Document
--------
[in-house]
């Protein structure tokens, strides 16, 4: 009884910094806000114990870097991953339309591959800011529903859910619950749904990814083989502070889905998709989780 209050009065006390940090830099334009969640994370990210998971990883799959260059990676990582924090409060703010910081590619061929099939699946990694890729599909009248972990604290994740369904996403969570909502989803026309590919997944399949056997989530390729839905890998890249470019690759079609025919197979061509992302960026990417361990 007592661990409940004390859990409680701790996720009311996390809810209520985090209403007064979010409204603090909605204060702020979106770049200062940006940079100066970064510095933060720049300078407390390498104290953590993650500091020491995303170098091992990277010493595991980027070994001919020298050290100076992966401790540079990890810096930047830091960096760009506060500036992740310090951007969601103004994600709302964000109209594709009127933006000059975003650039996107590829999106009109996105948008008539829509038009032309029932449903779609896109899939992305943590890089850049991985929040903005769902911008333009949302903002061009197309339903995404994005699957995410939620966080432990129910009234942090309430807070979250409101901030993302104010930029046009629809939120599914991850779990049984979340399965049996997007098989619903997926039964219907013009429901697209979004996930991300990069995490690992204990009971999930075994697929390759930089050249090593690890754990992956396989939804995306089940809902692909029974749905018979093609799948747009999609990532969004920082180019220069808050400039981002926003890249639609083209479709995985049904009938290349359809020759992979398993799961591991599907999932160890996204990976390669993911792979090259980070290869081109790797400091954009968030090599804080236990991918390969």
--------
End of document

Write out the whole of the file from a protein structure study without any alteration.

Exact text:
[in-house]
């Protein structure tokens, strides 16, 4: 009884910094806000114990870097991953339309591959800011529903859910619950749904990814083989502070889905998709989780 209050009065006390940090830099334009969640994370990210998971990883799959260059990676990582924090409060703010910081590619061929099939699946990694890729599909009248972990604290994740369904996403969570909502989803026309590919997944399949056997989530390729839905890998890249470019690759079609025919197979061509992302960026990417361990 007592661990409940004390859990409680701790996720009311996390809810209520985090209403007064979010409204603090909605204060702020979106770049200062940006940079100066970064510095933060720049300078407390390498104290953590993650500091020491995303170098091992990277010493595991980027070994001919020298050290100076992966401790540079990890810096930047830091960096760009506060500036992740310090951007969601103004994600709302964000109209594709009127933006000059975003650039996107590829999106009109996105948008008539829509038009032309029932449903779609896109899939992305943590890089850049991985929040903005769902911008333009949302903002061009197309339903995404994005699957995410939620966080432990129910009234942090309430807070979250409101901030993302104010930029046009629809939120599914991850779990049984979340399965049996997007098989619903997926039964219907013009429901697209979004996930991300990069995490690992204990009971999930075994697929390759930089050249090593690890754990992956396989939804995306089940809902692909029974749905018979093609799948747009999609990532969004920082180019220069808050400039981002926003890249639609083209479709995985049904009938290349359809020759992979398993799961591991599907999932160890996204990976390669993911792979090259980070290869081109790797400091954009968030090599804080236990991918390969």